Charles ‘Chick’ Ganimian (1926-1988), was an Armenian-American professional musician and singer known for his virtuosity on the oud. Ganimian played the music of Anatolia, Turkey, and Armenia.
Ganimian was born in 1926 in Troy, N.Y., to Armenian parents who had emigrated from Marash, Turkey in 1922. In his home, he heard the music of the “old country” performed by his father, Nishan, an amateur oud player and singer. Since the family spoke both Armenian and Turkish at home, Chick became fluent in both languages. The basic repertoire he used throughout his career was molded by the music he heard and learned in his youth. Major influences were his father, Oudi Hrant Kenkuloglu, and Oudi Yorgo Bacanos. When he was ten, he studied the violin, attaining some skill on the instrument. When he was seventeen, the family moved to Washington Heights, N.Y..
Cherry Wainer (March 2, 1935 – November 14, 2014) was a South African-born musician, best known as a member of Lord Rockingham’s XI and a soloist on the Hammond organ.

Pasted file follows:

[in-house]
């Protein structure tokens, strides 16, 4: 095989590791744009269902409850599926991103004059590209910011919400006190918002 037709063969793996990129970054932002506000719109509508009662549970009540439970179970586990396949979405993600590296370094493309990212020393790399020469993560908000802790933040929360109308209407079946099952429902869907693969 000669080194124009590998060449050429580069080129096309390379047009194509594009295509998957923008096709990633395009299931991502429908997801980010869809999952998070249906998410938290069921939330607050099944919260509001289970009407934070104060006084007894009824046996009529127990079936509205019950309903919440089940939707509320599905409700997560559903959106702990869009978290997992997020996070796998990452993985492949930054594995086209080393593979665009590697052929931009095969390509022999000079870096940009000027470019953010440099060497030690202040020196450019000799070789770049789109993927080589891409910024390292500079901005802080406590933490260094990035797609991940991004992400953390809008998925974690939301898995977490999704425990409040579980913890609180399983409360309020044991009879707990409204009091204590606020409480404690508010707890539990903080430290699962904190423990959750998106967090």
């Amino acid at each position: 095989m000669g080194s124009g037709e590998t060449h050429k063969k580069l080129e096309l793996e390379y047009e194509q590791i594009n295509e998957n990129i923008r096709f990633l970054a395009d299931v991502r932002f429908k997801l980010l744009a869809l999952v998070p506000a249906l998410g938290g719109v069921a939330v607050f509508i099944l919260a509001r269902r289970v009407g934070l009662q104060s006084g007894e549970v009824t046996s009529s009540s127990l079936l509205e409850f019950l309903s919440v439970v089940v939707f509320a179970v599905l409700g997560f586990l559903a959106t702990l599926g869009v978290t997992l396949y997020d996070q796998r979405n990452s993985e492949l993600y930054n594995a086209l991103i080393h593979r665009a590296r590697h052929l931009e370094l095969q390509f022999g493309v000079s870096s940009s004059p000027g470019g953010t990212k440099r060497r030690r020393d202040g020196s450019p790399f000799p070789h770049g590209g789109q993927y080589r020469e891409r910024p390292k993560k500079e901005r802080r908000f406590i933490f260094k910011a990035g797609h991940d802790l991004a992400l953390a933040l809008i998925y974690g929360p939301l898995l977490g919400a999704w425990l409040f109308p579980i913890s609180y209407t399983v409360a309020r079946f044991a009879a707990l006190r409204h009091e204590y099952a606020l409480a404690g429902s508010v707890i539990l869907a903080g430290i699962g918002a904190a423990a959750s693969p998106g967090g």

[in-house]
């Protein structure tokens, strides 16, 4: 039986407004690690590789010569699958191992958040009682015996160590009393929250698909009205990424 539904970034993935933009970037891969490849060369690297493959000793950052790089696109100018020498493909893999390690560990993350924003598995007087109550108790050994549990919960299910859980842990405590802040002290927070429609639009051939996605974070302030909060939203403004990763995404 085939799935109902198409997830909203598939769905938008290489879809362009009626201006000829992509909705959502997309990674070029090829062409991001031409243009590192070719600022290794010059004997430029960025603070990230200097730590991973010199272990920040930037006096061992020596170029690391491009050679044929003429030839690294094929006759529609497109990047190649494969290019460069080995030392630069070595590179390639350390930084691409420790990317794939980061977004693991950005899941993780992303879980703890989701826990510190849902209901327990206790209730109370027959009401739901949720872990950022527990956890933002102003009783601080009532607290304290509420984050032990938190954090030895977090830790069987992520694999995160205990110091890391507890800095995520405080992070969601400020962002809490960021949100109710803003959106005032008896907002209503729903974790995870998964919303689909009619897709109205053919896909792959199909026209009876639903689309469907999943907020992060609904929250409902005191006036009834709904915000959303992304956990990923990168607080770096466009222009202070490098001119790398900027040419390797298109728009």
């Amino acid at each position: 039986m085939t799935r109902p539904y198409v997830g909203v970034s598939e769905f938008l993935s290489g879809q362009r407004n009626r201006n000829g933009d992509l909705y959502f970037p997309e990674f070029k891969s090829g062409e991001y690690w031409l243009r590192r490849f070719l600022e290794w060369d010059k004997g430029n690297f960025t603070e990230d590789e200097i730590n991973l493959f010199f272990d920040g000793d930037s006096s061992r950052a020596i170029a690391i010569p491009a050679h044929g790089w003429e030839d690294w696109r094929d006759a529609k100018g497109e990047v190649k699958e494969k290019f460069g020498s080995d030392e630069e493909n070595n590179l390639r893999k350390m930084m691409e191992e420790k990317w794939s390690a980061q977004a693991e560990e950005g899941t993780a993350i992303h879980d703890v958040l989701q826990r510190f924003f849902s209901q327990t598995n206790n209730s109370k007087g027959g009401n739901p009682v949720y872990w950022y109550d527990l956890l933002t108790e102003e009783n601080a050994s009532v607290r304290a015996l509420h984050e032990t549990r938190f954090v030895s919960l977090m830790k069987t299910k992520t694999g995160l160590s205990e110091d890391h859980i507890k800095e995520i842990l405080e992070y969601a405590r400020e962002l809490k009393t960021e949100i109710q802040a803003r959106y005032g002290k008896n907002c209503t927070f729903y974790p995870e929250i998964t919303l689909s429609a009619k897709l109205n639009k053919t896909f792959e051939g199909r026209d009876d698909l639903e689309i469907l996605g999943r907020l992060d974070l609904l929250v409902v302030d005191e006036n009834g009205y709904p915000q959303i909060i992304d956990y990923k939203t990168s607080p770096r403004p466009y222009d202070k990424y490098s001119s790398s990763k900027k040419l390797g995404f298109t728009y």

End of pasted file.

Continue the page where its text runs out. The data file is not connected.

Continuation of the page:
Wainer was born in East London, Eastern Cape, South Africa, and first became known to UK television audiences as a regular in the 1950s magazine programme Lunchbox, with Noele Gordon. She subsequently featured as a session musician in Oh, Boy!, one of the first British series to feature rock’n’roll regularly, with Lord Rockingham’s XI, a “scratch” band led by Harry Robinson, which also included Benny Green and Red Price. Their single, “Hoots Mon”, was number one in the UK charts in 1958. Along with the band, Wainer appeared in the 1959 Royal Variety Performance, held at the Palace Theatre, Manchester.
Wainer married drummer Don Storer (died 2006), with whom she appeared regularly as a duo during the 1960s. They appeared regularly in a German television series, Beat! Beat! Beat (1967). Wainer released several solo albums and four singles, none of which made the UK charts.
Cherry Wainer died in Las Vegas, Nevada, on November 14, 2014, aged 79.
Godmother of Rock’n’Roll